I managed to add at least 13 new breeds to my fiber study. There was one booth that had over 60 breeds, but mostly unwashed wool. Since my mother has COPD (and is recovering from double Pneumonia) I am unwilling to bring unwashed fleece into the house. While I am certain that the sheperds do their best, Wool Washer’s Disease is also known as Anthrax, so I am not going to take chances.
Below please find some of my amazing finds, I cannot wait to get started spinning them!
Above are my two braids of Rambouillet from two different vendors. As you can see one is white and combed top while the other is a natural brown and I believe carded. The preparations and probably micron count are so very different but both are extremely springy. I cannot wait to get my hands on them to test and spin!
Above is my Tunis top, I have half of this section already spun into a single, I hope to ply and create samples over this weekend. It was an amazing spin, if a bit coarse. The dyed blues and pinks have mixed together in places to create an amazing purple effect that I am fascinated to see plied.
The extremely rare hog island I obtained is extremely full of vegetable matter. The texture is very springy and I am looking forward to working with this fiber, but I also believe I might try to use the Hackle to get out a lot of the vegetable matter before attempting to spin this fiber.
I must have jiggled the camera an extreme amount while trying to photograph this Black Welsh, but the fiber is divine anyway. A little coarse, but with that deep black color who cares?
I managed to obtain lincoln roving as pictured here, and lincoln lamb locks as pictured below. I will admit I made a mistake, the lincoln lamb locks are not the beautiful long locks I envisioned, they are quite short and I will probably use them to add texture to a batt instead of flicking them open for a true worsted yarn as I first envisioned. The roving is luscious, though a bit coarser than I was expecting.
This half pound of Karukal is just begging me to sink my fingers into it’s pretty softness and spin like the wind. Soon, I promise soon!
This beautiful black braid of Zwartables is going to be a blast to spin, again it is on the coarser side of things, but who knows what it will do once it is spun and washed. The guessing is half of the fun!
I went a little overboard with the Wensleydale, but I cannot for the life of me regret it. I have this amazing half pound that I can use to spin worsted and see how well the finished yarn takes to dye as well as a braid of yellow Wensleydale near the bottom of the post that I can spin up and see the different shades of yellow pop out!
This braid of Textel seems to be on the downy side of wool, it should be a fun, soft spin, and the resulting yarn will be amazing (in its own way just like the rest of the yarns).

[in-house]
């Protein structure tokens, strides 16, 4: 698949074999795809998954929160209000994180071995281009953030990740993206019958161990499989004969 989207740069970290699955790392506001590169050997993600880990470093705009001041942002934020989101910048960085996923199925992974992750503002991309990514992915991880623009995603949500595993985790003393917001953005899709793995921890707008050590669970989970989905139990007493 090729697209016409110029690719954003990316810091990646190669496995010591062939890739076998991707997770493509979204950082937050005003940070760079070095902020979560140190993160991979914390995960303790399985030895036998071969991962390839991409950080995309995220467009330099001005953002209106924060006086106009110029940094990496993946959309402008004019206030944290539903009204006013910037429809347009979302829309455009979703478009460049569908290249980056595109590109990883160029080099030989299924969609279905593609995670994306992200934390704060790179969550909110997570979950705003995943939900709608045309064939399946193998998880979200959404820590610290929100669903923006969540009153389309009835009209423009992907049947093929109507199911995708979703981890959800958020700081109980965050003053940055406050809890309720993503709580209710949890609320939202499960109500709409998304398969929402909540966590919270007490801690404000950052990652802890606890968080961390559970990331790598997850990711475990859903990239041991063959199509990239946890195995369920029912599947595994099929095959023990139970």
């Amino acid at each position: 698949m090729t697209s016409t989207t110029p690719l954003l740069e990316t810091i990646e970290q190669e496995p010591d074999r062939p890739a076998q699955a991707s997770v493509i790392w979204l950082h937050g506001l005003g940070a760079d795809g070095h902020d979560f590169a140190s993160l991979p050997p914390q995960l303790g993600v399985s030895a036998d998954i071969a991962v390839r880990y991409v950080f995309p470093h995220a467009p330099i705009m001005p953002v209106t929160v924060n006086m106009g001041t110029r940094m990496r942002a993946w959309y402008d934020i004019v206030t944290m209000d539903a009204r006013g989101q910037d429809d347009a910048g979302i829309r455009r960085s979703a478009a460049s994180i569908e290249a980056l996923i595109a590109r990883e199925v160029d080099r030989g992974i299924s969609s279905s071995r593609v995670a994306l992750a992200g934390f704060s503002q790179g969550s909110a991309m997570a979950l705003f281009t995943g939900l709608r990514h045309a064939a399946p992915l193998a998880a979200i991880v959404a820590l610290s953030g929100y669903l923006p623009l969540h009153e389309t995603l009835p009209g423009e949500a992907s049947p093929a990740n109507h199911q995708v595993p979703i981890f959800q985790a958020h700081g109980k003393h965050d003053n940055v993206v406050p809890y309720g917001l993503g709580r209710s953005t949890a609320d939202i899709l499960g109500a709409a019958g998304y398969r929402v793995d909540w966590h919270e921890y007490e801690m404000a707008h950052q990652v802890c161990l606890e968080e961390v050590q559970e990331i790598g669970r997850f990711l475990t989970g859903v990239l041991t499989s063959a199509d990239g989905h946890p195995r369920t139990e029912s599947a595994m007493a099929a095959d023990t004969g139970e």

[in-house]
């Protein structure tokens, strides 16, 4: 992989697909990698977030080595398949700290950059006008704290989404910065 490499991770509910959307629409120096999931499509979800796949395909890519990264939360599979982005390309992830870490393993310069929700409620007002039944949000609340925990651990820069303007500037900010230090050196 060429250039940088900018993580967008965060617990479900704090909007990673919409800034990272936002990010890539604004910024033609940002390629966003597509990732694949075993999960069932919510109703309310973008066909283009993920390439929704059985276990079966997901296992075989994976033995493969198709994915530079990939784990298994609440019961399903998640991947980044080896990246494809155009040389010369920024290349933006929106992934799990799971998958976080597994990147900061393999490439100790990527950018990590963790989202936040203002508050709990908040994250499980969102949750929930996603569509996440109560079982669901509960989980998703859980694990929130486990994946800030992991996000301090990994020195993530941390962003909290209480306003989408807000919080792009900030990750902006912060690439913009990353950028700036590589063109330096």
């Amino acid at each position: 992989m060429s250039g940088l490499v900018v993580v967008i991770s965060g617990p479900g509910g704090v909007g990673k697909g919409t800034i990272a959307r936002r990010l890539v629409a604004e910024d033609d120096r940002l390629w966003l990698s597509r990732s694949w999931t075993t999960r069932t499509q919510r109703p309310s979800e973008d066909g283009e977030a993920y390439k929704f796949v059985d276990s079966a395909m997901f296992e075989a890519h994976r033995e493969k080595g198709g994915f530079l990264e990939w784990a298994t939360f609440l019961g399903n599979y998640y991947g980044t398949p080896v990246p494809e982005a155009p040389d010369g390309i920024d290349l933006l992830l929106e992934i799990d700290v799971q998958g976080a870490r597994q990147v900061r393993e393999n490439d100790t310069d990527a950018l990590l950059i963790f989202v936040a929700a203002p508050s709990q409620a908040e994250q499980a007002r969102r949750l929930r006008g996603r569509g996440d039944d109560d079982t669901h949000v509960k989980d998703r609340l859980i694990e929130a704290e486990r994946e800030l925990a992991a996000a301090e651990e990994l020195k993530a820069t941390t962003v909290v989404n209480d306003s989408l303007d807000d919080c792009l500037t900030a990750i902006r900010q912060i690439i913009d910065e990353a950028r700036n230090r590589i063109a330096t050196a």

At the Coopworth booth they didn’t have any prepared roving but they did have an amazing selection of curls. I love how they look in their bags and did manage to comb out a tiny portion on my new hackle. They comb out beautifully, I think that as I have time I will pick apart the locks that I can find for combing and then use the drum carder for the rest. This will give me a great chance to explore differences in preparation and how they effect the finished product. So much fun and so much to learn!
One of my patrons assured me that I already had some Finn that they spun as a part of their breed sample. Oh well, I didn’t have it written down as a breed that I own, but even so this is such a fluffy bunch (and I was able to practice on an electric wheel for the first time with some skirted finn at the Folk Art Booth, so there is a special memory in this wool already).
This mohair along with the pink locks below were obtained at a booth with two amazing ladies that offered to let me go see their goats anytime I wanted. Even though I don’t live in Maryland I am tempted anyway! At least I have this amazing roving and curls to play with!
No one ever told me that Cormo is one of the softest breeds ever. I don’t know how this is going to spin up, but for now it is like petting my faux angora, so soft and beautiful!
The Cotswold below is such a delight to pet. I cannot wait to spin it up. The Ross Farm was one of two booths at which I found Four different Breeds that I had not spun yet. It was so much fun finding these different companies that raised or processed different heritage breeds.
This fiber is like trying to spin very coarse hair. I have not gotten a chance to even pull it out of the bag other than the tail sticking out the top but I can already tell that spinning this is going to be interesting. I cannot wait!
The last, but certainly not least, bit of fiber I purchased was some Superwash Targhee from a vendor that is friends with my father’s cousin who took me to Maryland Sheep and Wool on Saturday. The colors are interesting but more than that I love spinning Targhee for it’s springy texture. I am not thrilled that it is superwash, I have heard that some people have skin troubles with the chemicals used to make it superwash, but I look forward to working with it anyway.
So, there you have it, my stash haul from Maryland Sheep and Wool. I cannot for the life of me believe that it was two weeks ago already. Oh well, more time to save up for next year!